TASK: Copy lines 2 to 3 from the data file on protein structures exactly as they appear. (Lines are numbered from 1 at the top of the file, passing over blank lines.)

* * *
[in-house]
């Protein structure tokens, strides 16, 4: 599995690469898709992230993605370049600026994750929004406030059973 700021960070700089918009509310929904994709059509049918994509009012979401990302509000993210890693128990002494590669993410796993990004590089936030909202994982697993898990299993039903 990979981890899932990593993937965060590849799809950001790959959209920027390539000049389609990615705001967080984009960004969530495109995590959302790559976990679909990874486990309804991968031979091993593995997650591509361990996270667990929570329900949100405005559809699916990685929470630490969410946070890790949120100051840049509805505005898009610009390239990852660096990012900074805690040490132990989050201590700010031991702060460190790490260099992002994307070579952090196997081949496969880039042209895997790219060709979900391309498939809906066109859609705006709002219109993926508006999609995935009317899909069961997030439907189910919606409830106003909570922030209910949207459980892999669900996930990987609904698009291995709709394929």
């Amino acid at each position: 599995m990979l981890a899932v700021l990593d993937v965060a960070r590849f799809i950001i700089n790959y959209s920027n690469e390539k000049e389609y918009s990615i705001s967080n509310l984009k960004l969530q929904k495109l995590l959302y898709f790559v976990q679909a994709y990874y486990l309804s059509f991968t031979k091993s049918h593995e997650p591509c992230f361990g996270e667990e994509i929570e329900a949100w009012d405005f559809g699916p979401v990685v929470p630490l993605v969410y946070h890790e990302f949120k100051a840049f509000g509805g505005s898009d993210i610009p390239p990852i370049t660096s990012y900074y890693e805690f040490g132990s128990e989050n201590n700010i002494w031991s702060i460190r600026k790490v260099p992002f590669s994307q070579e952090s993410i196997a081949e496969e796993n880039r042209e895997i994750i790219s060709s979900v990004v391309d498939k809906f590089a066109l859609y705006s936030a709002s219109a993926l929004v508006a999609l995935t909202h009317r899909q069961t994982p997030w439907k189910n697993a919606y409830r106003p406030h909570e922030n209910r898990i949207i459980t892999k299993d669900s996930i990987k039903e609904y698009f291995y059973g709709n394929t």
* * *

């Protein structure tokens, strides 16, 4: 599995690469898709992230993605370049600026994750929004406030059973 700021960070700089918009509310929904994709059509049918994509009012979401990302509000993210890693128990002494590669993410796993990004590089936030909202994982697993898990299993039903 990979981890899932990593993937965060590849799809950001790959959209920027390539000049389609990615705001967080984009960004969530495109995590959302790559976990679909990874486990309804991968031979091993593995997650591509361990996270667990929570329900949100405005559809699916990685929470630490969410946070890790949120100051840049509805505005898009610009390239990852660096990012900074805690040490132990989050201590700010031991702060460190790490260099992002994307070579952090196997081949496969880039042209895997790219060709979900391309498939809906066109859609705006709002219109993926508006999609995935009317899909069961997030439907189910919606409830106003909570922030209910949207459980892999669900996930990987609904698009291995709709394929």
């Amino acid at each position: 599995m990979l981890a899932v700021l990593d993937v965060a960070r590849f799809i950001i700089n790959y959209s920027n690469e390539k000049e389609y918009s990615i705001s967080n509310l984009k960004l969530q929904k495109l995590l959302y898709f790559v976990q679909a994709y990874y486990l309804s059509f991968t031979k091993s049918h593995e997650p591509c992230f361990g996270e667990e994509i929570e329900a949100w009012d405005f559809g699916p979401v990685v929470p630490l993605v969410y946070h890790e990302f949120k100051a840049f509000g509805g505005s898009d993210i610009p390239p990852i370049t660096s990012y900074y890693e805690f040490g132990s128990e989050n201590n700010i002494w031991s702060i460190r600026k790490v260099p992002f590669s994307q070579e952090s993410i196997a081949e496969e796993n880039r042209e895997i994750i790219s060709s979900v990004v391309d498939k809906f590089a066109l859609y705006s936030a709002s219109a993926l929004v508006a999609l995935t909202h009317r899909q069961t994982p997030w439907k189910n697993a919606y409830r106003p406030h909570e922030n209910r898990i949207i459980t892999k299993d669900s996930i990987k039903e609904y698009f291995y059973g709709n394929t």